Hello, CUDA beginner here.

I am working on a student project and I have a special use case for the SHA256 algorithm. I need to calculate as much hashes as possible for a really short duration. The good thing is, that only 8 bytes of the entire message is changing. Usually its said that a tiny change of the message results in a acceptable change in the output hash. Which is of course true, but I can use the way the algorithm calculates the hash. Here a short summary how the SHA256 works:

- Initialization: The original data is divided into blocks of 512 bits and a constant initialization vector (IV) is used.
- Pre-processing: Each block undergoes pre-processing, generating a bit sequence called the â€śmessage scheduleâ€ť. This includes expanding the block to 64 32-bit words and initializing constants â€śWâ€ť.
- Main processing: The message schedules are fed one-by-one through the main processing algorithm. Here, a hash value consisting of 256 bits is generated for each block. This hash value is used as a new message schedule for the next block.
- Finalization: After all blocks have gone through the main processing algorithm, a final hash value is generated. This uses the last message schedule and the number of processed bits in the data.
- Output: The final hash value is used as the digital signature for the original data.

As code it usually is implemented with four functions.

- sha256_init() â†’ initializes the required structure with variables and loads the initial hash state
- sha256_update() â†’ copies the data into the operating fields, once 64 bytes(512 bit) is reached it calls 3.
- sha256_transform() â†’ the actual algorithm, transforms the data and applies the hashing and stores the state
- sha256_final() â†’ finalizes the hash by adding the padding and the message counter

In my Use-Case I can get rid of most of the functionality. I only have one chunk(64byte - 512bit) with a sequence counter as unsigned long (8byte) in the beginning(position 0 - 7). The remaining message already contains the padding and the message length. However my initial hash state is a different one and I need to use this one to calculate the result. The goal is to find a hash close to a defined target hash. So I need to compare the current hash with the target and the best hash sofar. ( target < current < best )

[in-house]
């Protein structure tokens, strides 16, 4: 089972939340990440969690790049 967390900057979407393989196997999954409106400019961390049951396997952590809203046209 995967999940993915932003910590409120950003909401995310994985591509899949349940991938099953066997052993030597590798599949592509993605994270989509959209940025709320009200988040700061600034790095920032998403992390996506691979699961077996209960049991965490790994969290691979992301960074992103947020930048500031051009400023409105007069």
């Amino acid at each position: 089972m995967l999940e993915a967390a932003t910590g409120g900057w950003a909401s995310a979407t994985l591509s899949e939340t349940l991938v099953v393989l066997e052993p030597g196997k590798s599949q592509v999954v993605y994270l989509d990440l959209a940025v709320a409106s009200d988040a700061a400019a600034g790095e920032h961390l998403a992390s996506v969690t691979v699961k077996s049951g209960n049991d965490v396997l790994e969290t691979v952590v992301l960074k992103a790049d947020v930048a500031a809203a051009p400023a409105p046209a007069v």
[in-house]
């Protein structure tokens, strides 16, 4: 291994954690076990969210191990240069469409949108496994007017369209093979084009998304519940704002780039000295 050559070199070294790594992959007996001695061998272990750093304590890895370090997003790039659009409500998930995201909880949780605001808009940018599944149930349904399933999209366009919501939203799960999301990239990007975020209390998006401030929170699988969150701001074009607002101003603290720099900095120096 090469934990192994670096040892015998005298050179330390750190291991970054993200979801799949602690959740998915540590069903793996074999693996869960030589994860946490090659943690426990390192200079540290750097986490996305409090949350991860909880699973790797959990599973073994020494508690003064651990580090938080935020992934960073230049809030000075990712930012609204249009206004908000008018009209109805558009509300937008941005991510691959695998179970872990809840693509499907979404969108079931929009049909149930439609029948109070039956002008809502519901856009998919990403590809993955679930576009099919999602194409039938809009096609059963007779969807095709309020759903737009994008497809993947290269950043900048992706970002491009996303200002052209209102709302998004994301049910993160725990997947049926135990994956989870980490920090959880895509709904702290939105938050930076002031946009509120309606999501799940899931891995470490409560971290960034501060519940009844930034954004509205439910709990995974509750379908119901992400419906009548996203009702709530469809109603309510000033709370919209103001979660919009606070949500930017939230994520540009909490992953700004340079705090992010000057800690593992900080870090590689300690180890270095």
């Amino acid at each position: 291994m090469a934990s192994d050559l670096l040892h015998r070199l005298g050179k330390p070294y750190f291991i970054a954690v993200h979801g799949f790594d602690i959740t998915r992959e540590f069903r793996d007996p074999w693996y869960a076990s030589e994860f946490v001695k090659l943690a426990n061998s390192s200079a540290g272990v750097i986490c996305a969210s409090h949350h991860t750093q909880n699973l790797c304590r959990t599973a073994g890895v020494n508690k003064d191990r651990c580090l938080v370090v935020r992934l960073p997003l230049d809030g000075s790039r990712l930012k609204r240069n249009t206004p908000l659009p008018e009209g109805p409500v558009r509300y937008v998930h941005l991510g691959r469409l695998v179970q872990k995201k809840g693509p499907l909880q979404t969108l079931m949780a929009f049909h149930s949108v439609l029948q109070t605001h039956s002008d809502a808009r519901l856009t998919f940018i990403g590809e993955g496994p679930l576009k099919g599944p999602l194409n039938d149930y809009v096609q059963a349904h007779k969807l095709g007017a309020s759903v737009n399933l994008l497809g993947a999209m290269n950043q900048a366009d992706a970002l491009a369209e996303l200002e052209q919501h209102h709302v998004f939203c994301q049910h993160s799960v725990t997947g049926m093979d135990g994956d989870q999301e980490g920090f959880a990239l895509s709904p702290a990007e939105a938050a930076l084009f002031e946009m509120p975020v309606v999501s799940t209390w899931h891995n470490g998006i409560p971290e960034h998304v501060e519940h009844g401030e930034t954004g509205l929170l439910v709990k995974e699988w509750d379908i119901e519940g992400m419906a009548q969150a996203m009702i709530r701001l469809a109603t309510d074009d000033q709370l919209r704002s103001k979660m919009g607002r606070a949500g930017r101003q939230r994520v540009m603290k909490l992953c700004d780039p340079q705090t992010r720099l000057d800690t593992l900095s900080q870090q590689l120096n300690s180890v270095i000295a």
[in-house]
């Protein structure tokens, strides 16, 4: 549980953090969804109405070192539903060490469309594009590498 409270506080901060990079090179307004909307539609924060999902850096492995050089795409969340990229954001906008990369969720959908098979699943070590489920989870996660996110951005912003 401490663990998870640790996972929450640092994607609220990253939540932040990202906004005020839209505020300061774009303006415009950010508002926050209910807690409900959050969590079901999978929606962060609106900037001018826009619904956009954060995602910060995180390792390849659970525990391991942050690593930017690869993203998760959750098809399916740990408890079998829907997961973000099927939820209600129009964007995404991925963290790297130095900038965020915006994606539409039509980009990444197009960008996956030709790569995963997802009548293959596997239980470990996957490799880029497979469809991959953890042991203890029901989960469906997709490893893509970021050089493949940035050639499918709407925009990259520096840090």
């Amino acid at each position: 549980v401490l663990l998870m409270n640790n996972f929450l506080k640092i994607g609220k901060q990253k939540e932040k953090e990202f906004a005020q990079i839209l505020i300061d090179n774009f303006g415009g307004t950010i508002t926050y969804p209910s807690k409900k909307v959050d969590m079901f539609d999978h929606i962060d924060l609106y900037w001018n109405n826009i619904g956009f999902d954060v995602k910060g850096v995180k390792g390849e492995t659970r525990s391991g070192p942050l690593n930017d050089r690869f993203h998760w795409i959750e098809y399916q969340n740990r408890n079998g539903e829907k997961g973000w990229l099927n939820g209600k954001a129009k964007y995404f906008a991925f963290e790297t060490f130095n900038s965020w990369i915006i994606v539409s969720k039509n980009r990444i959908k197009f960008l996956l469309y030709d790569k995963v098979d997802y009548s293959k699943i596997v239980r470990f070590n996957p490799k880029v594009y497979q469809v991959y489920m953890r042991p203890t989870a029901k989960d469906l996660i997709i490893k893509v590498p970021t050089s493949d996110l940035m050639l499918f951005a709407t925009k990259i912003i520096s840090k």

I call this new function sha256_transform_opt. It takes the initial state as an array, the current seqeuence counter called nonce, the remaining 56 bytes as a WORD array and finally a output state array.

The original Implementation I used is this one.

Here is the â€ścore codeâ€ť, I removed all the imports and only show the important part (IMO).

```
__device__ void sha256_transform_opt(const WORD init_state[], const unsigned long nonce, const WORD data[], WORD out_state[])
{
WORD a, b, c, d, e, f, g, h, i, t1, t2, m[64];
// add the current nonce at the beginning of the m array
// I need to shift the nonce
unsigned char *tmp = (unsigned char *)&nonce;
m[0] = (tmp[0] << 24) | (tmp[1] << 16) | (tmp[2] << 8) | (tmp[3]);
m[1] = (tmp[4] << 24) | (tmp[5] << 16) | (tmp[6] << 8) | (tmp[7]);
// copy over the remaining static data
m[2] = data[0];
m[3] = data[1];
m[4] = data[2];
m[5] = data[3];
m[6] = data[4];
m[7] = data[5];
m[8] = data[6];
m[9] = data[7];
m[10] = data[8];
m[11] = data[9];
m[12] = data[10];
m[13] = data[11];
m[14] = data[12];
m[15] = data[13];
// store init state in tmp variables
a = init_state[0];
b = init_state[1];
c = init_state[2];
d = init_state[3];
e = init_state[4];
f = init_state[5];
g = init_state[6];
h = init_state[7];
// directly start with calculating the next state for the first 16 words
#pragma unroll 16
for (i=0; i < 16; ++i){